WNPR

The Colin McEnroe Show

Weekdays at 1:00 pm and 8:00 pm

We’re asking the people who listen to describe what it sounds like to them. Josh Dobbin, our unofficial ombudsman and possibly most prolific commenter, is taking the first crack.

“The sublime and the ridiculous are often so nearly related, that it is difficult to class them separately.”
Thomas Paine

The Colin McEnroe Show endeavors to prove Paine correct, every weekday. While the topics are unpredictable from one day to the next (previous show topics include whistling, placebos, politics, the nature of divinity, Barbra Streisand, bedbugs, human hydration, dinosaurs, unreliable narrators, ugliness, and raccoons), what is always assured is that a thoughtful, smart, and interesting exploration and conversation with amazing guests will take place about something.

Colin McEnroe is an author, playwright, professor, columnist, and blogger, who is allergic to penicillin and enjoys photographing his dog wearing hats and publishing those photos to the internet. He heads up a team that includes three inquisitive producers (see below) plus the comedy performers Chion Wolf, who doubles as the show's technical producer.

You can stream us live or subscribe on most podcasting platforms. While we are live, call us at (860) 275-7266, or email us anytime at colin@wnpr.org. We're also on Twitter @wnprcolin. To reach us in the newsroom when we're not on air, call (860) 275-7272.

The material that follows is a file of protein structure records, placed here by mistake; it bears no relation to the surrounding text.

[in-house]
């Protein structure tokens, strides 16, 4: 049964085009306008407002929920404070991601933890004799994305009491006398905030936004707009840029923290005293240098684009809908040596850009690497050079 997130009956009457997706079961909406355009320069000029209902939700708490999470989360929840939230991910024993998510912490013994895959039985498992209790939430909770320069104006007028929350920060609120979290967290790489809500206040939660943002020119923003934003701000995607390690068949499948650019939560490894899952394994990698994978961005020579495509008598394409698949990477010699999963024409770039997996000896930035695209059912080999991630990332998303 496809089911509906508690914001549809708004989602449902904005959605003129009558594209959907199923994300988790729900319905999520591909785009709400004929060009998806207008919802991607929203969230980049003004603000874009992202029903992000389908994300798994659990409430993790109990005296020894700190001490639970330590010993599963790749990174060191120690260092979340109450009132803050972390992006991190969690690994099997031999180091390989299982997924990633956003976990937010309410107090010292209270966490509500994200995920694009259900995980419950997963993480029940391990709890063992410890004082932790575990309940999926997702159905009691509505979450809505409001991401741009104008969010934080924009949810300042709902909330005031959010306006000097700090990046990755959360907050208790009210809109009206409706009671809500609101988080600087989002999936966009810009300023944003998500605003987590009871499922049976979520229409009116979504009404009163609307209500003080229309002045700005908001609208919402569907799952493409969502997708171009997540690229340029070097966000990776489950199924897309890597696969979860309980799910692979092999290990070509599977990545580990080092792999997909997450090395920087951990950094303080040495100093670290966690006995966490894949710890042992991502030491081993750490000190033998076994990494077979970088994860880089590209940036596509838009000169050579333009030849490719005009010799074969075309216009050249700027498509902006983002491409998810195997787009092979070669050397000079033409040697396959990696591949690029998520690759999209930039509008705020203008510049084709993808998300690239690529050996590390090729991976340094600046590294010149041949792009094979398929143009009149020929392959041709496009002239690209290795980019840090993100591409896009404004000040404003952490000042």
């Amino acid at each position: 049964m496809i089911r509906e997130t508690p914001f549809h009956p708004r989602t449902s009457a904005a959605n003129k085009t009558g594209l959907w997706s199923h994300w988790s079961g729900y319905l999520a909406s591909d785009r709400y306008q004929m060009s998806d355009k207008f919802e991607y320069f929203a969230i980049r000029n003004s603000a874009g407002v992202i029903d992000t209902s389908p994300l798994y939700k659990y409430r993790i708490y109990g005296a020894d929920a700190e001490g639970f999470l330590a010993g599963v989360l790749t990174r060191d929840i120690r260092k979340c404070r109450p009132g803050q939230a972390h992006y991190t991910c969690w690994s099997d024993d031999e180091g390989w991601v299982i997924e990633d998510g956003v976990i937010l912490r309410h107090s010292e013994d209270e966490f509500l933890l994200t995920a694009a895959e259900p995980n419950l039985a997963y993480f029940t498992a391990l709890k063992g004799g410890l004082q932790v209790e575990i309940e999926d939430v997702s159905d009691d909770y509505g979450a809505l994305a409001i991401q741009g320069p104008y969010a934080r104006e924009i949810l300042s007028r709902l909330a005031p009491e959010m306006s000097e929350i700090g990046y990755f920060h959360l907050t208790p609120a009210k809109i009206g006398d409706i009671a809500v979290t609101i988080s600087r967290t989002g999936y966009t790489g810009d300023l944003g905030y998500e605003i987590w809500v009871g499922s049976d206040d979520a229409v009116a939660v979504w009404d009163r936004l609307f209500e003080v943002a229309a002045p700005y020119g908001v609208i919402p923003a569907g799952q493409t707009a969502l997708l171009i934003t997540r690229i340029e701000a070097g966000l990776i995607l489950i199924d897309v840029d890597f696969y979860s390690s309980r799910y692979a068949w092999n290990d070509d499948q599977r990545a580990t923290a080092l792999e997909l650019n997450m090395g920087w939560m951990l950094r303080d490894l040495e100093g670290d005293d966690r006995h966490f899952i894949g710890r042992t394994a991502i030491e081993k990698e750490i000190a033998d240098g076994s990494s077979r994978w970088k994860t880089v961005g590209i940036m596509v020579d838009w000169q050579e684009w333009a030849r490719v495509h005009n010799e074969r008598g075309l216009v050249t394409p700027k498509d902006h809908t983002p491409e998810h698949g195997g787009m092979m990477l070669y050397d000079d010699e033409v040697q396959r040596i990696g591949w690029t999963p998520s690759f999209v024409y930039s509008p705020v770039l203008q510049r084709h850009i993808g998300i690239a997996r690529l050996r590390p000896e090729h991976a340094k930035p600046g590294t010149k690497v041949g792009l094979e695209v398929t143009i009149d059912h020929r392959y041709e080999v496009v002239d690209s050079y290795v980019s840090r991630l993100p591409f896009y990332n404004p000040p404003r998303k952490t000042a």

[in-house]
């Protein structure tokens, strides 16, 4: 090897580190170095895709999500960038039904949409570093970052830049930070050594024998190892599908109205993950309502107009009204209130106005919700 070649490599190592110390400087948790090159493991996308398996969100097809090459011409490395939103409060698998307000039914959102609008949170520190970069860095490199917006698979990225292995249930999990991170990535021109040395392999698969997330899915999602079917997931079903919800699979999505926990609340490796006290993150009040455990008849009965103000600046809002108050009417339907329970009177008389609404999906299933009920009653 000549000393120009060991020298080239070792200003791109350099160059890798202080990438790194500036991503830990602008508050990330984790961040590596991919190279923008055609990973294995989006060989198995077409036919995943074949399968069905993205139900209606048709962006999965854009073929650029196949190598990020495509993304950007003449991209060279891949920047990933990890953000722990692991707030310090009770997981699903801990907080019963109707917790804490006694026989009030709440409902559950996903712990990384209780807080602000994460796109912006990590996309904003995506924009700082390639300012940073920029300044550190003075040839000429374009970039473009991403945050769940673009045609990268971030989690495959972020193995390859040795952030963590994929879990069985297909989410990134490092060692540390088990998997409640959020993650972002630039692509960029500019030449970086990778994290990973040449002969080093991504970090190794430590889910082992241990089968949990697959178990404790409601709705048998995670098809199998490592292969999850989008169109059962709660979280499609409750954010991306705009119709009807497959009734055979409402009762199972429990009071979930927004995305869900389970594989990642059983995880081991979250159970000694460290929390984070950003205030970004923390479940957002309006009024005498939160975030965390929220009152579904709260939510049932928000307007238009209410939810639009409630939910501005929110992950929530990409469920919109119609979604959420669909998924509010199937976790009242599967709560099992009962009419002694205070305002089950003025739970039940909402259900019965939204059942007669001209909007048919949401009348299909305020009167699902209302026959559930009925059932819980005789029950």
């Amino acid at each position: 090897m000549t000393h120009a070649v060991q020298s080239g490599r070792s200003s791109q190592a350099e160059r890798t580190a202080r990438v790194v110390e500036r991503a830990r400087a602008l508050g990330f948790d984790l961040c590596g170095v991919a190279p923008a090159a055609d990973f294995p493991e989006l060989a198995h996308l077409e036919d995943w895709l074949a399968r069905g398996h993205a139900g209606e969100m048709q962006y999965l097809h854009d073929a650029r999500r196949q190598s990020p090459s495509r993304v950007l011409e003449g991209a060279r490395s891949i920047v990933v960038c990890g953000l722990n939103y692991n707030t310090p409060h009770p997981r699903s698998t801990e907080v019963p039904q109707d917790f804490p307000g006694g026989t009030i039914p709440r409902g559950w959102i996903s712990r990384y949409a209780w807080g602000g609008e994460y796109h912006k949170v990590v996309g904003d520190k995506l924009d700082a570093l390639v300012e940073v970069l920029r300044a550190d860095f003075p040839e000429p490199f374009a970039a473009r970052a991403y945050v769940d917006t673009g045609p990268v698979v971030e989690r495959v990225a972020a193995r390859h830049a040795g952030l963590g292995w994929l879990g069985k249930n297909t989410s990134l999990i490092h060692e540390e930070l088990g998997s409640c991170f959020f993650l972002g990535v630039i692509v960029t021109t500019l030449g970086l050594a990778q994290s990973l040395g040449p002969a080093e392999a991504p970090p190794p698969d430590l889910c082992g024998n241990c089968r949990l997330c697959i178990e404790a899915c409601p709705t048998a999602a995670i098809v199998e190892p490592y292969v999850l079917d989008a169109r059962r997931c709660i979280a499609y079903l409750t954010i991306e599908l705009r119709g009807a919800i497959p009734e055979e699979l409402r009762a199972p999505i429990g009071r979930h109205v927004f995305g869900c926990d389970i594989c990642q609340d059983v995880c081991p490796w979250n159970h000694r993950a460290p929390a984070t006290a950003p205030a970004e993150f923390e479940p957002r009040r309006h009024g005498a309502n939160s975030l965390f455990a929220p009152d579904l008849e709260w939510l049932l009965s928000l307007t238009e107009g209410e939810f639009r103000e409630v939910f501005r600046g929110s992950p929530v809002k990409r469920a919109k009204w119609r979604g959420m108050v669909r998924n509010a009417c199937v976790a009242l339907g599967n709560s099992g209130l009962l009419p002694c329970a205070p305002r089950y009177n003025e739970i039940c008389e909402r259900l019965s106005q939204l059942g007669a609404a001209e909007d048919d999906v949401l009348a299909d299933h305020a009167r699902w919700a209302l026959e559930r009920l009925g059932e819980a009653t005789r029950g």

Contact producers:

The executive producer is Catie Talarski. The digital editor is Heather Brandon. The technical producer is Chion Wolf.

Haru_Q / Flickr

There's a theory that ours isn't the only universe. That there are, actually, infinitely many universes.

That there are, then, infinitely many yous.

Kevin Dooley / flickr creative commons

It was 50 years ago today that The Beatles were in the studio working on the follow-up to their 1966 album, Revolver, and on June 1, 1967, they released Sgt. Pepper's Lonely Hearts Club Band.

Sgt. Pepper's has been called the beginning of the album era. In 2003, Rolling Stone ranked it #1 on their "500 Greatest Albums of All Time." It is the best-selling album of the 1960s.

Ad Meskens / Creative Commons

The bad news is that the Trump Administration may be in for another rough week. 

S-Town Podcast/Serial Podcast/This American Life

S-Town is the new, wimpily titled, seven-hour, non-fiction, southern gothic novel of a podcast that the folks behind Serial and This American Life released all at once this Tuesday, and The Nose has listened to the whole thing.

Some of us even listened to it all at once this Tuesday.

Shirley Buxton / Flickr

Tensions in America run deep. They exist between the right and the left, between the religious and the secular, and between the rich and the poor. And in recent years, tensions between the citizens at large and their elected officials -- which seem less responsive to the will of the people -- gave rise to a wave of populism like we've rarely seen before.

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